Even though Stedman's evidence is circumstantial, his testimony comes as Congress is expected to consider new copyright legislation this year. An invocation of terrorism, the trump card of modern American politics, could ease the passage of the next major expansion of copyright powers.
Steadman said he saw Hezbollah flags and photographs of the group's leader in homes that he raided, coupled with anti-Israel sentiments on the part of those arrested.

New Microsoft Longhorn chief is indigestion expert
By Andrew Orlowski in San Francisco
Published Friday 18th March 2005 09:56 GMT

Microsoft has a new star hire to head up its Longhorn project, Mike Sievert. And he brings a deeper and richer personal experience to the job than many of his marketing counterparts in the technology industry.
Sievert took up the post of Corporate VP for Windows Product Management, to give him his full title, at the start of the month. He joins from AT&T Wireless, which has just been acquired by Cingular, and before that he was at E-Trade. Nothing unusual there, you might think. But once upon a time, Sievert held one of the most important marketing posts in the nation: he was brand manager for the United States' favorite indigestion remedy, Pepto-Bismol®.
`Trusted Computing' Frequently Asked Questions
- TC / TCG / LaGrande / NGSCB / Longhorn / Palladium / TCPA
Version 1.1 (August 2003)
Stop Palladium!

The Digital Imprimature:
How big brother and big media can put the Internet genie back in the bottle.
by John Walker
September 13th, 2003
Revision 4 -- November 4th, 2003

I'm convinced that the only hope for preserving the Internet as we presently know it is to alert as many technologically literate people as quickly as possible to where we're going and the consequences once we arrive.

A Net of Control
Unthinkable: How the Internet could become a tool of corporate and government power, based on updates now in the works
By Steven Levy
Newsweek International

Issues 2004 - Picture, if you will, an information infrastructure that encourages censorship, surveillance and suppression of the creative impulse. Where anonymity is outlawed and every penny spent is accounted for. Where the powers that be can smother subversive (or economically competitive) ideas in the cradle, and no one can publish even a laundry list without the imprimatur of Big Brother. Some prognosticators are saying that such a construct is nearly inevitable. And this infrastructure is none other than the former paradise of rebels and free-speechers: the Internet.
To those exposed to the Panglossian euphoria of Net enthusiasts during the 1990s, this vision seems unbelievable. After all, wasn’t the Internet supposed to be the defining example of empowering technology? Freedom was allegedly built into the very bones of the Internet, designed to withstand nuclear blasts and dictatorial attempts at control. While this cyberslack has its downside—porn, credit-card fraud and insincere bids on eBay—it was considered a small price to pay for free speech and friction-free business models. The freedom genie was out, and no one could put it back into the bottle.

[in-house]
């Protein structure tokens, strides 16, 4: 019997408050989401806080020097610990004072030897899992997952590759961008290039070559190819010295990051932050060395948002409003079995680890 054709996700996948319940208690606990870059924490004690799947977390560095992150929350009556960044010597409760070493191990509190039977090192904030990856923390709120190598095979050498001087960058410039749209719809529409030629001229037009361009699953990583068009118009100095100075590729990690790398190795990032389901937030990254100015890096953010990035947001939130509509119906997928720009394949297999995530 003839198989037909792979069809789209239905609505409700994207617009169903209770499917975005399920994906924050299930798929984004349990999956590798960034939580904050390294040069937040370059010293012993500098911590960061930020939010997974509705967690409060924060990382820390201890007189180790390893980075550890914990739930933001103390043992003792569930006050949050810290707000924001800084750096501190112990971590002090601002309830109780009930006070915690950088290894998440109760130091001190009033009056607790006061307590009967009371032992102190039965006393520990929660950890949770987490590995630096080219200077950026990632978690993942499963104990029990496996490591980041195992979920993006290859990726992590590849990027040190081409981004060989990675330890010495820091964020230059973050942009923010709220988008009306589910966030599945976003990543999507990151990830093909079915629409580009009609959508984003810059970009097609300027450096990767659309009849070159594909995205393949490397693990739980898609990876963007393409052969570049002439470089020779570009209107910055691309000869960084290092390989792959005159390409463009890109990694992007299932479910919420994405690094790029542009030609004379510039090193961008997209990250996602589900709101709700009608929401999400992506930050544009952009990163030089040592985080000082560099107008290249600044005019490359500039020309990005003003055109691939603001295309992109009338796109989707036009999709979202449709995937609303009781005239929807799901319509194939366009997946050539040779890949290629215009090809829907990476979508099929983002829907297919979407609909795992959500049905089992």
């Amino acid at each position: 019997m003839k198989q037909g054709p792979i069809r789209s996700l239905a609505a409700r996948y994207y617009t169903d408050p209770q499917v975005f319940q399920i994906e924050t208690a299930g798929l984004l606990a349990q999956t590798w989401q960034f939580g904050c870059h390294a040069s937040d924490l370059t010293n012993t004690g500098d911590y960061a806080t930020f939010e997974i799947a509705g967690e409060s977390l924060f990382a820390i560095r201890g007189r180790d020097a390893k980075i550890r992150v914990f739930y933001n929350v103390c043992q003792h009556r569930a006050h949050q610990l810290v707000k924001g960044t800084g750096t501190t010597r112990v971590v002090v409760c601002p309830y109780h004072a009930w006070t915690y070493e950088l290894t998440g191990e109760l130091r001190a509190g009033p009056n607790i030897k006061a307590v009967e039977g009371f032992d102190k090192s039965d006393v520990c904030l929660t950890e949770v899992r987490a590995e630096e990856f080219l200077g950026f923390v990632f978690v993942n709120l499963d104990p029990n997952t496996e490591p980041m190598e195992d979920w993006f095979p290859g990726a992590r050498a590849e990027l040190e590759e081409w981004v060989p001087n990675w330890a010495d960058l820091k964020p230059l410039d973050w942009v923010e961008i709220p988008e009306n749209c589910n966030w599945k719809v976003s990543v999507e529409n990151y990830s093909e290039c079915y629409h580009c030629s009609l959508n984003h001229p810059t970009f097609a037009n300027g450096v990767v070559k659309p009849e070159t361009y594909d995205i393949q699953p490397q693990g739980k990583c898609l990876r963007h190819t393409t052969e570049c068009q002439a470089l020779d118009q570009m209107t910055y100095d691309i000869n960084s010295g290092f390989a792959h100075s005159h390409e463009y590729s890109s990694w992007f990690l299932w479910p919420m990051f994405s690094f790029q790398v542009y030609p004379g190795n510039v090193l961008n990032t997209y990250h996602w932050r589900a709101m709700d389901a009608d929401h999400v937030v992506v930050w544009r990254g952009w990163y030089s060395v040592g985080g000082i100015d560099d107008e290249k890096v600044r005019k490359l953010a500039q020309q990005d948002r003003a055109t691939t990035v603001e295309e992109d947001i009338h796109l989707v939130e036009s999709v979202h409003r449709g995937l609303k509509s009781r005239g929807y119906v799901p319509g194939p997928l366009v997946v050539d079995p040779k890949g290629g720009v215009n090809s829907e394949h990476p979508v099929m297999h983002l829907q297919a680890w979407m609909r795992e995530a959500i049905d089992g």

Certainly John Walker believed all that. The hackerish founder of the software firm Autodesk, now retired to Switzerland to work on personal projects of his choosing, enjoyed “unbounded optimism” that the Net would not only offset the powers of industry and government but actually restore some previously threatened personal liberties. But in —the past couple of years, he noticed a disturbing trend. Developments in technology, law and commerce seemed to be directed toward actually changing the open nature of the Net. And Internet Revisited would create opportunities for business and government to control and monitor cyberspace.
In September Walker posted his fears in a 28,000-word Web document called the Digital Imprimatur. The name refers to his belief that it’s possible that nothing would be allowed to even appear on the Internet without having a proper technical authorization.
How could the freedom genie be shoved back into the bottle? Basically, it’s part of a huge effort to transform the Net from an arena where anyone can anonymously participate to a sign-in affair where tamperproof “digital certificates” identify who you are
. The advantages of such a system are clear: it would eliminate identity theft and enable small, secure electronic “microtransactions,” long a dream of Internet commerce pioneers. (Another bonus: arrivederci, unwelcome spam.) A concurrent step would be the adoption of “trusted computing,” a system by which not only people but computer programs would be stamped with identifying marks. Those would link with certificates that determine whether programs are uncorrupted and cleared to run on your computer.
The best-known implementation of this scheme is the work in progress at Microsoft known as Next Generation Secure Computing Base (formerly called Palladium). It will be part of Longhorn, the next big Windows version, out in 2006. Intel and AMD are onboard to create special secure chips that would make all computers sold after that point secure. No more viruses! And the addition of “digital rights management” to movies, music and even documents created by individuals (such protections are already built into the recently released version of Microsoft Office) would use the secure system to make sure that no one can access or, potentially, even post anything without permission.